Start with a compelling introduction stating your motivations of pursuing said course. List your relevant academic/professional experience and achievements, and why you deserve to study that specific course in that university. End with why you will benefit from going to that university / country and your long-term career goals. Google samples of good personal statements.
5. Can I see your personal statement for your Bachelor’s/Master’s, or your CV?
I’d be happy to, please send an e-mail to firstname.lastname@example.org.
6. Can you review my personal statement / resume / CV?
Sure thing, though it might take a while depending on how busy I am. Again, please e-mail me at email@example.com.
7. Can you write my personal statement for me?
I’d be happy to give you tips and guidance, or proofread a draft, but I am definitely not going to write your personal statement for you, sweetie. It should be your own work.
8. Do you prefer Newcastle or Edinburgh?
Newcastle is in North East England, it’s very cute and compact – you can get to pretty much everywhere by walking 20-30 minutes. The Quayside (river with 7 bridges) is amazing. The living costs are one of the most affordable for students in the UK.
Edinburgh is the capital of Scotland – it is much bigger and has more attractions, a whole load of art / history / culture / Harry Potter vibes, and the population is more diverse. It is home to a bunch of annual festivals (though the pandemic has affected that).
Both have their pros and cons, but DM / e-mail me to know more.
D) FAQ About Life as a Student in the UK
1. How are the COVID-19 restrictions in the UK?
To put it lightly, the cases are much higher than Malaysia yet the rules are less strict. People are also less willing to abide to restrictions. I can write a whole essay about this to be honest. Decisions, decisions…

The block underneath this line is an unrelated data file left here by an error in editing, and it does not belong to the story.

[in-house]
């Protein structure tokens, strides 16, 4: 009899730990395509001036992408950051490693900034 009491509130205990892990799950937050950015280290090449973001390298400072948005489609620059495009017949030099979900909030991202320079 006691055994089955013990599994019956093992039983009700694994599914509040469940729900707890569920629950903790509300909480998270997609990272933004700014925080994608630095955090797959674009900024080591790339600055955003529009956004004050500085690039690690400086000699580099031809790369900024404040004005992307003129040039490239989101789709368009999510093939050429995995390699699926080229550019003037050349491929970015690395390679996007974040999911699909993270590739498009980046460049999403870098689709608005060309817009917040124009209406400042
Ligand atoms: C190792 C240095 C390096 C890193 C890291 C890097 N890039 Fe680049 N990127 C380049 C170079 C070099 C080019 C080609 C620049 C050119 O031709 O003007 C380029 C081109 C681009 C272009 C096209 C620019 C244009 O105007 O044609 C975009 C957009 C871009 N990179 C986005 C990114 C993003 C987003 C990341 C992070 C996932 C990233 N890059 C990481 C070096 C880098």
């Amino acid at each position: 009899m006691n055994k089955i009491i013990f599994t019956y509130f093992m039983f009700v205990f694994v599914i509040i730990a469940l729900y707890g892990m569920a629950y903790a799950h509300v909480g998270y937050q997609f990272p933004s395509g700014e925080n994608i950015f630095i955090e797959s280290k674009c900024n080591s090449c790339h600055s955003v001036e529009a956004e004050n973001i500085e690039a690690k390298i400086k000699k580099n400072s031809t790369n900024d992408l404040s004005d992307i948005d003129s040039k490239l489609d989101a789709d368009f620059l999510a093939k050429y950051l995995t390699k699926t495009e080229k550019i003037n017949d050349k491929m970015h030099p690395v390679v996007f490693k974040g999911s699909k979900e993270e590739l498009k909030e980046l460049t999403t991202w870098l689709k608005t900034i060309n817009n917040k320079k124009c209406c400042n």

2. How much money is needed to survive each month?
Malaysian scholars outside of London are generally given £880 per month while the ones based in London get £1000+. This includes money for monthly rent and bills. But I’d say average monthly spending of Malaysians for groceries and etc (excluding rent + bills) is around £200 – £400, depending on person. But of course, surely you’ll want to travel and try new experiences, so consider how much you’ll have to save up for that.
The UK has many student discounts (Railcard, Coachcard, UniDays, Student Beans), so make the most out of them.
3. What is life as a Muslim like in the UK? Are they accepting of Muslims / hijab-wearing women? Is it hard to find halal shops? Have you ever been a victim of Islamophobia?
- I cannot speak for everybody, but as someone who has lived in Japan before, I feel that the UK is generally very open and diverse. Halal shops and hijabis are aplenty (especially in major cities), and there are so many discrimination laws. I would say it’s one of the easiest non-Muslim countries to live in as a Muslim
- You even occasionally see hijabis in advertising and the media (still a long way to go, but the visibility is somewhat there)
- Personally I’ve never been openly discriminated for being Muslim. Sure some strangers are rude (as they are everywhere), but I don’t know if they’re a rude person in general or rude just because I’m wearing a headscarf
- Pretty much every university has an Islamic Society / dedicated prayer spaces
- In smaller cities there might be less people of colour / Muslims so they might be slightly more xenophobic
- In the case of no prayer spaces, you’ll probably have to pray in interesting places: fitting rooms, parks, outside petrol stations
- You can also follow Malaysian organizations for Muslim students in the UK, such as PRISM (IG / FB) and EMAN (IG / FB)
InshaAllah you’ll be fine. Feel free to watch my video, “Life as a Muslim at Newcastle University” for more insight. Be nice to others and be a good representation of Islam.